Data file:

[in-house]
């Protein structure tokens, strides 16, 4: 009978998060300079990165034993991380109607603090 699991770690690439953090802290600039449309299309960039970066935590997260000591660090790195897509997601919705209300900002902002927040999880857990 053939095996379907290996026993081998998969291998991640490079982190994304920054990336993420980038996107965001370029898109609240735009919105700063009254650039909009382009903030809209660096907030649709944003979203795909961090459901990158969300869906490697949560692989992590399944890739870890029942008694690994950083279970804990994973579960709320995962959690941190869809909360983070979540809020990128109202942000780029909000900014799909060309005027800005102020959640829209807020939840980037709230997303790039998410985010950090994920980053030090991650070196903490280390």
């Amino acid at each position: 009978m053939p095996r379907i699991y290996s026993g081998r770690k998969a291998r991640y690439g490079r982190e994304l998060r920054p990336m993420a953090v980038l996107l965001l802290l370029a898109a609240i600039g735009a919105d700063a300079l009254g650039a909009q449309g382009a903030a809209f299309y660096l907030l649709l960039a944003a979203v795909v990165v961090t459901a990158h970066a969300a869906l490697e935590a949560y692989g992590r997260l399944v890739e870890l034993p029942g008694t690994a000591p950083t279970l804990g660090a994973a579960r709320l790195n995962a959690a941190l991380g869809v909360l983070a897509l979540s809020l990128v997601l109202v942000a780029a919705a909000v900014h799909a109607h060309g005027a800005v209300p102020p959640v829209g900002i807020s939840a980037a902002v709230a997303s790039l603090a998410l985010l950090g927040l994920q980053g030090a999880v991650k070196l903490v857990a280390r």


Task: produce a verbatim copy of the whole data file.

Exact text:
[in-house]
């Protein structure tokens, strides 16, 4: 009978998060300079990165034993991380109607603090 699991770690690439953090802290600039449309299309960039970066935590997260000591660090790195897509997601919705209300900002902002927040999880857990 053939095996379907290996026993081998998969291998991640490079982190994304920054990336993420980038996107965001370029898109609240735009919105700063009254650039909009382009903030809209660096907030649709944003979203795909961090459901990158969300869906490697949560692989992590399944890739870890029942008694690994950083279970804990994973579960709320995962959690941190869809909360983070979540809020990128109202942000780029909000900014799909060309005027800005102020959640829209807020939840980037709230997303790039998410985010950090994920980053030090991650070196903490280390």
């Amino acid at each position: 009978m053939p095996r379907i699991y290996s026993g081998r770690k998969a291998r991640y690439g490079r982190e994304l998060r920054p990336m993420a953090v980038l996107l965001l802290l370029a898109a609240i600039g735009a919105d700063a300079l009254g650039a909009q449309g382009a903030a809209f299309y660096l907030l649709l960039a944003a979203v795909v990165v961090t459901a990158h970066a969300a869906l490697e935590a949560y692989g992590r997260l399944v890739e870890l034993p029942g008694t690994a000591p950083t279970l804990g660090a994973a579960r709320l790195n995962a959690a941190l991380g869809v909360l983070a897509l979540s809020l990128v997601l109202v942000a780029a919705a909000v900014h799909a109607h060309g005027a800005v209300p102020p959640v829209g900002i807020s939840a980037a902002v709230a997303s790039l603090a998410l985010l950090g927040l994920q980053g030090a999880v991650k070196l903490v857990a280390r």